How to combination feed

Combination feeding, also known as ‘combi feeding’ or ‘mixed feeding, is just one of the options available when deciding what your particular feeding journey looks like. For many parents, combi feeding is the ideal way to ensure that their baby still gets some of the benefits of breastfeeding, whilst allowing their partner or other family members can be involved in the baby feeding routine.

Whatever that may be, Aptaclub is here to help, and in this article you’ll find lots of helpful information about how to combine breastfeeding with bottle feeding, when to start and how much infant formula to use, as well as how to introduce a mixed feeding schedule for your baby.

How to combination feed your baby

When it comes to combi feeding, you can choose to(1):

  • Bottle feed with expressed breast milk alongside breastfeeding.
  • Start formula feeding with a bottle alongside breastfeeding.

It’s entirely up to you which one you choose, and it’s important that you do what feels right for you and your baby. If you decide that formula feeding as part of of your combi feeding routine is the right thing for you, here are some of the things you’ll need:

  • Baby feeding bottles.
  • A steriliser.
  • A breast pump (if you’re combi feeding with expressed breast milk).
  • Infant formula (if you’re combi feeding with baby formula).

You can read more about the things you’ll need here.

Before making any changes to your baby’s feeding routine, it’s always worthwhile having a chat with your midwife, health visitor or other healthcare professional, to ensure that your mixed feeding journey is a success, and that you’re getting the breastfeeding support that you might need. Remember that both you and your baby will need time to adapt to combi feeding, particularly if you have an exclusively breastfed baby. However, with time and patience, your baby will soon get the hang of it.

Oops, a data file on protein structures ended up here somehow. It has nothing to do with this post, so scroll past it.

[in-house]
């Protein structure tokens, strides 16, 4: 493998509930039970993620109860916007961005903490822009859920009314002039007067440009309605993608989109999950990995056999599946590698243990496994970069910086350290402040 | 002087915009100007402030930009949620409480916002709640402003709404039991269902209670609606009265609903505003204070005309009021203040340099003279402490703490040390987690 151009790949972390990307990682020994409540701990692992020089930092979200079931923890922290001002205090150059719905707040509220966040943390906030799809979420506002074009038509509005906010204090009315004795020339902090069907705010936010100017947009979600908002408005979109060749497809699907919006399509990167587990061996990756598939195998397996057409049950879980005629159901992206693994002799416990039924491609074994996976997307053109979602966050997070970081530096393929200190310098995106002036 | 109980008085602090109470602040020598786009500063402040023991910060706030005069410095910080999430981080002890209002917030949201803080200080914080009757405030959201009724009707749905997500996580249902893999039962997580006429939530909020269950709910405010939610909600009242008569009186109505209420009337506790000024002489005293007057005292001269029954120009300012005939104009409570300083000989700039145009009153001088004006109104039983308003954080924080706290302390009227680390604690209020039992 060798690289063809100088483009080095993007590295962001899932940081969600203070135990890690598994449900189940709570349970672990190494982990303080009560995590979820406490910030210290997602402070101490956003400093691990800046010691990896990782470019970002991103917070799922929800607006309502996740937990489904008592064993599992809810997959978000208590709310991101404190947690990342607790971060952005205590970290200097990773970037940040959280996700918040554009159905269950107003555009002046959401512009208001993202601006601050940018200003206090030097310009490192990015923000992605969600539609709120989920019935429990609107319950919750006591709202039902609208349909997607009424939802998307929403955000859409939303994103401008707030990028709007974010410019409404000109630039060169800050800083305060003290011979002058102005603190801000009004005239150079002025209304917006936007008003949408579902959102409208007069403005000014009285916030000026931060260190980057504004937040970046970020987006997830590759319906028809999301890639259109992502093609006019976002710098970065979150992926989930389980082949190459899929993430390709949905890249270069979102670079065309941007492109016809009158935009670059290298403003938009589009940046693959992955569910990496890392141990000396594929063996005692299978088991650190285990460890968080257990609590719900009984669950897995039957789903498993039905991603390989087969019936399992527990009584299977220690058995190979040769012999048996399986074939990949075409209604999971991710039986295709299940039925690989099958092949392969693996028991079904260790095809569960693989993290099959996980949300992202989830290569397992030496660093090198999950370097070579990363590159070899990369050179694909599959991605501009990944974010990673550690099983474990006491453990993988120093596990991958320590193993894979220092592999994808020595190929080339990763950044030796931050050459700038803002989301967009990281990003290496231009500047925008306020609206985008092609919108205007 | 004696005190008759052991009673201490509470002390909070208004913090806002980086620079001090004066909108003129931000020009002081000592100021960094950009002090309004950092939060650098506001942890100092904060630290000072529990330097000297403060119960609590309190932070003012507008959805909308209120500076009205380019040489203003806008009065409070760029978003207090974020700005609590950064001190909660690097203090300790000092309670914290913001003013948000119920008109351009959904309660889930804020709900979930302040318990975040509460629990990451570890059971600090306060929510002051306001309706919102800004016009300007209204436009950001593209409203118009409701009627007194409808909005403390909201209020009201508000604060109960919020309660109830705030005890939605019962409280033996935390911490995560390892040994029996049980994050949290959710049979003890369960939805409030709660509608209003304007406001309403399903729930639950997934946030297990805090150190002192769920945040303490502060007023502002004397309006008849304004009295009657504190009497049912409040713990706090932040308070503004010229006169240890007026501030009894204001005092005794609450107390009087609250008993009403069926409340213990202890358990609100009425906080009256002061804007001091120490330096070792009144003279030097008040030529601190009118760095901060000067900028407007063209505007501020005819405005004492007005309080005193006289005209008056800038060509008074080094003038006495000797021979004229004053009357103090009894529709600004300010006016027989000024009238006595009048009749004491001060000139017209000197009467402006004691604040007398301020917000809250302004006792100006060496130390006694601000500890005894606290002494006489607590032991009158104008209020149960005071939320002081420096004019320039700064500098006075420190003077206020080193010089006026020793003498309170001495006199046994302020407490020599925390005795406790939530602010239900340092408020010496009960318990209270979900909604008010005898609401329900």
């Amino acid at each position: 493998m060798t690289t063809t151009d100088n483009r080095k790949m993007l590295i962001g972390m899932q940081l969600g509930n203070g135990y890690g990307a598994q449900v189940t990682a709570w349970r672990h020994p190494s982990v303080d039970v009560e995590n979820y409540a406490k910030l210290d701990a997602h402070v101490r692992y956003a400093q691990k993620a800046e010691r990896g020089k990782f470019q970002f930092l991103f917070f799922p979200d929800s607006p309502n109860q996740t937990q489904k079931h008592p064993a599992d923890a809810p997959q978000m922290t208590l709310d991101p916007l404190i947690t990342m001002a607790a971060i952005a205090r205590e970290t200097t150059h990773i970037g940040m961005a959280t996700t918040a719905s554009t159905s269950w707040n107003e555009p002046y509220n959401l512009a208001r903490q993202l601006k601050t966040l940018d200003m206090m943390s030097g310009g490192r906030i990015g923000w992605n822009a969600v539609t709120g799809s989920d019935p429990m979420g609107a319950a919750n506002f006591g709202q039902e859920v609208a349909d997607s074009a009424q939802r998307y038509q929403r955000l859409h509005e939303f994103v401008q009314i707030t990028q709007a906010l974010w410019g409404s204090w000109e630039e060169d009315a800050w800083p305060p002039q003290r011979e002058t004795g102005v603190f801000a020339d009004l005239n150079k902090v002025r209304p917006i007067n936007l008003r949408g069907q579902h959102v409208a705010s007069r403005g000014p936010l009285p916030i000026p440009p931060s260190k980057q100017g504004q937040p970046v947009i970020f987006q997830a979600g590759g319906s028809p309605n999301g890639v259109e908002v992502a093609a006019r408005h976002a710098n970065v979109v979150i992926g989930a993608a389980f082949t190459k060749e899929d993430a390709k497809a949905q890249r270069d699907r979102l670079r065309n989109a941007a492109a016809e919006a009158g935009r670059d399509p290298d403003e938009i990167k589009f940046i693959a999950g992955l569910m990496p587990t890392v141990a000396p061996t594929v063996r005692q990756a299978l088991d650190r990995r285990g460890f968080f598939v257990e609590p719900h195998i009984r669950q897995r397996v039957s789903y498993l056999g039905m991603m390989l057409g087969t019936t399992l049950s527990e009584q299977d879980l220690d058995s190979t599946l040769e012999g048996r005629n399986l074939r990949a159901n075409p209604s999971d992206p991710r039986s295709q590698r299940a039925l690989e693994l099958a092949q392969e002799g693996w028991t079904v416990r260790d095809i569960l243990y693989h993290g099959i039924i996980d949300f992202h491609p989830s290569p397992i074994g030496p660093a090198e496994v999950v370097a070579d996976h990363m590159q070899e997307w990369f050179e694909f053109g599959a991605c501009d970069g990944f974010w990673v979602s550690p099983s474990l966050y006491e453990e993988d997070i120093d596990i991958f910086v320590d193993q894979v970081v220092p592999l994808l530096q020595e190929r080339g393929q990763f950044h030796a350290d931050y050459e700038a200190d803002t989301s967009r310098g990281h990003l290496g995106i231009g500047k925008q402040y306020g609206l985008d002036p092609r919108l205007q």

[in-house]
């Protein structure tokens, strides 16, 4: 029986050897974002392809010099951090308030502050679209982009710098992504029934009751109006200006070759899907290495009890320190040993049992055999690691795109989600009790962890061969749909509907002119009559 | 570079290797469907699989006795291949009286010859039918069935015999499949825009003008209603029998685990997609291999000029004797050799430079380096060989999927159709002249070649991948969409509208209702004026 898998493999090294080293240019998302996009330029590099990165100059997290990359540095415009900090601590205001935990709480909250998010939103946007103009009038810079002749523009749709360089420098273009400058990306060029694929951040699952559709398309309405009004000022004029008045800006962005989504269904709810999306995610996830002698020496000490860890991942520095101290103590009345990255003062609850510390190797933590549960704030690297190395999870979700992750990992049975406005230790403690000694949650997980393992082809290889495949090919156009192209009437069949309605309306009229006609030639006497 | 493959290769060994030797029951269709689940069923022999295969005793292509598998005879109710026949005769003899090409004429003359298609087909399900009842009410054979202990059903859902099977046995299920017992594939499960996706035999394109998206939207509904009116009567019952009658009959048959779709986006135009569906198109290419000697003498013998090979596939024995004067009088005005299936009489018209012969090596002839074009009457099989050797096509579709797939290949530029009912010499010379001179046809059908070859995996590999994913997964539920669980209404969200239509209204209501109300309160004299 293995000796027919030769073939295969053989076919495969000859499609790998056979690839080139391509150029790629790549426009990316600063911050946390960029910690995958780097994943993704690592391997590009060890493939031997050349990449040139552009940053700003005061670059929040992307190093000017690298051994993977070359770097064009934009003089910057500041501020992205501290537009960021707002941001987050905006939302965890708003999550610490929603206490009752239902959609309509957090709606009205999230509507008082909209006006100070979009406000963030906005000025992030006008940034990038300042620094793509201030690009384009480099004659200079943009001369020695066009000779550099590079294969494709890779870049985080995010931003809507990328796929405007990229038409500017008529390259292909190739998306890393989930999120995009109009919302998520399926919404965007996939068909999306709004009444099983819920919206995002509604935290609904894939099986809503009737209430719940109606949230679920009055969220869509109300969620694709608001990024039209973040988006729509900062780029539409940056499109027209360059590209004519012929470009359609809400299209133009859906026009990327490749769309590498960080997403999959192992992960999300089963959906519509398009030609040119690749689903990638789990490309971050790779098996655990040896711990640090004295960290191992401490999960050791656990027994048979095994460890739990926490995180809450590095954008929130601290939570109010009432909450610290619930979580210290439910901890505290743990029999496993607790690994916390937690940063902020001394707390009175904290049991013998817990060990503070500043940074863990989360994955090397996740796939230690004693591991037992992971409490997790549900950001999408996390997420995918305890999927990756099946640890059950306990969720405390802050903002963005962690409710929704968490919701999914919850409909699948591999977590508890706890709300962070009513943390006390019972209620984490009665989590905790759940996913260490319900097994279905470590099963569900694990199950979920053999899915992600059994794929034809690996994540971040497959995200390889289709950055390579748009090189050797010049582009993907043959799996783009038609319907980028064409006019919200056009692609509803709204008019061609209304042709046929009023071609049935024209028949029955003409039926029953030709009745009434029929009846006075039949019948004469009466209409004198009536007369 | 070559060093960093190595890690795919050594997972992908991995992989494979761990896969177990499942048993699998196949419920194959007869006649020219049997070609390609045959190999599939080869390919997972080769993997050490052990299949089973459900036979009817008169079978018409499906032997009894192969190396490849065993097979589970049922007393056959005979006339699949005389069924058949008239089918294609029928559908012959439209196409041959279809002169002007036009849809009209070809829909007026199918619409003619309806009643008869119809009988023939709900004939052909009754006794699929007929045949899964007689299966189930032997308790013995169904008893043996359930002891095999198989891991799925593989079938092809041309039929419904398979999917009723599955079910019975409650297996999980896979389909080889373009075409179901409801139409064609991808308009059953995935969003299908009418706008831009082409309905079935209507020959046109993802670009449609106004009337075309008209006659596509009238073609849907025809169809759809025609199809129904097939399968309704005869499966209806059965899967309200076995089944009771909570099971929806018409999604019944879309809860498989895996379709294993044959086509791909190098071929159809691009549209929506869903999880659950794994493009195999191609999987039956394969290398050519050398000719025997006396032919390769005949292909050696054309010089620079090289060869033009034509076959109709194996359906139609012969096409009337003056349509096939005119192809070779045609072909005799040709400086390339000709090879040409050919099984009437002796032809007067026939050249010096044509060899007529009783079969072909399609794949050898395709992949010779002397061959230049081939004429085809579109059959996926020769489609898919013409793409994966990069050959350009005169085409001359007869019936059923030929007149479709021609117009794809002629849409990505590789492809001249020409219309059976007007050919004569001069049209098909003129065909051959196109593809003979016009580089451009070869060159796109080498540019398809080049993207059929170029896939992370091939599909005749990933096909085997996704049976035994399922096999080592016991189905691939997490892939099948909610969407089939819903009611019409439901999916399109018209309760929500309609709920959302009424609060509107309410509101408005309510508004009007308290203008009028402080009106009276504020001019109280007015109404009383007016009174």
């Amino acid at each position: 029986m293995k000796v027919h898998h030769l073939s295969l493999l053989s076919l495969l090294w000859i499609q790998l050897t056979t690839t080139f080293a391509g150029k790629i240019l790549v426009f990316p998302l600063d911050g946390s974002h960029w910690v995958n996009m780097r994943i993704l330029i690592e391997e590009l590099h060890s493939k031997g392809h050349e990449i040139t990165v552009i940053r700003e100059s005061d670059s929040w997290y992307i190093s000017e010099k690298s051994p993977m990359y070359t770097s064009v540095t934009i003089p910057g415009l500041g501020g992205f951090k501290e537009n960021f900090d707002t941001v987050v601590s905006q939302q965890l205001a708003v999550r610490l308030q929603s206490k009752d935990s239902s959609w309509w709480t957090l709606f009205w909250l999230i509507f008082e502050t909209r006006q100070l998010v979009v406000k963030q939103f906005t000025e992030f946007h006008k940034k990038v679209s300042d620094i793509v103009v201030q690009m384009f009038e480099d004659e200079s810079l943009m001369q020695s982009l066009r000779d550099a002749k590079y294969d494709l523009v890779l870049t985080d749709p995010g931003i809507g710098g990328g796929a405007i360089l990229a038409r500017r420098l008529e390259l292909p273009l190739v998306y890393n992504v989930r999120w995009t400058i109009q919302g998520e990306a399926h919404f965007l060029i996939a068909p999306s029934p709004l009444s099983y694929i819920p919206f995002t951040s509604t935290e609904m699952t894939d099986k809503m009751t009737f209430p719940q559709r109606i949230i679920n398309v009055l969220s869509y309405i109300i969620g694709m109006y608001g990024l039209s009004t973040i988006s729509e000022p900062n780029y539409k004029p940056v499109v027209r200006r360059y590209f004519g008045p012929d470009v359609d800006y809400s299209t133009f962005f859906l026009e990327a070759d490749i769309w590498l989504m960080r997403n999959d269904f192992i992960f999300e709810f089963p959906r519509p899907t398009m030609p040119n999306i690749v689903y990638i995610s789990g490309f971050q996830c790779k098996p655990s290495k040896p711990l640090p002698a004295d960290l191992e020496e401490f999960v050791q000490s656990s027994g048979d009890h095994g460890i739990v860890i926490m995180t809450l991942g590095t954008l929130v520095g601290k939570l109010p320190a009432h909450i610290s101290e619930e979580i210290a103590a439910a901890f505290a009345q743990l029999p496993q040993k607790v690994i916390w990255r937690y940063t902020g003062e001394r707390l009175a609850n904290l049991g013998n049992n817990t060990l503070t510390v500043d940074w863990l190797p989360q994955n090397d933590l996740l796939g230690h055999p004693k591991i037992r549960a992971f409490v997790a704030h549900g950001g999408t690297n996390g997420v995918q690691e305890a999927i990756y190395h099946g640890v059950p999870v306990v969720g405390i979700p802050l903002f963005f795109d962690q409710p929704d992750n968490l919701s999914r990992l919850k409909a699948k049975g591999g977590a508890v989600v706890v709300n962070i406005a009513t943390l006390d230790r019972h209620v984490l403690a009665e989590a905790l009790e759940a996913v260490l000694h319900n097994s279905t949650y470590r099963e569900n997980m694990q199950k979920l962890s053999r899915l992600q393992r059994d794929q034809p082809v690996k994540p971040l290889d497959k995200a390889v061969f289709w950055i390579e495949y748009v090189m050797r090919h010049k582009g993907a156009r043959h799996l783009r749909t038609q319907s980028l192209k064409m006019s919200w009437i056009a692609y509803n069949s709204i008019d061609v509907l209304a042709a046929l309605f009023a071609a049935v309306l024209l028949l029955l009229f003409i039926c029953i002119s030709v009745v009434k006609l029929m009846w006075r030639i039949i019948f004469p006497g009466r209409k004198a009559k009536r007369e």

When to start combination feeding

If you feel it’s the right thing for you and your family, you can start combi feeding from birth. However, health professionals advise that it’s usually best to wait until your exclusive breastfeeding routine is fully established before you introduce a combination feeding schedule(2). This will allow your baby to get used to latching onto your breast before introducing a bottle, and go some way to avoiding any nipple confusion.

How to introduce combination feeding

Both breast and bottle feeding are new skills that you and your baby are learning together, so remember to give yourself the time and space you need to get things started and established.

You could start your combination feeding schedule by swapping one breastfeed for a bottle feed at a time of day that works well for you and your baby. For example, if you’d like to get more rest, perhaps introduce a bottle for your baby’s last feed, or first thing in the morning. Do this for a few days before replacing a further breastfeed with a bottle feed if you wish. 

Will introducing mixed feeding affect my breastmilk supply?

It’s important to remember that breastfeeding works on a supply and demand basis. In order to produce the right amount of breast milk for your baby, it’s important that you continue to breastfeed or express your breast milk regularly when combi feeding in order to maintain your supply.

In the early days and weeks after the birth of your baby, your body is establishing its milk supply, and introducing bottles too early may interfere with this(2) . Whether you decide to introduce bottles of baby formula when combi feeding, or use bottles of expressed breast milk, your body will need to learn to produce more or less milk to produce the right amount of  breast milk for what your baby needs.

How much formula to use for combination feeding?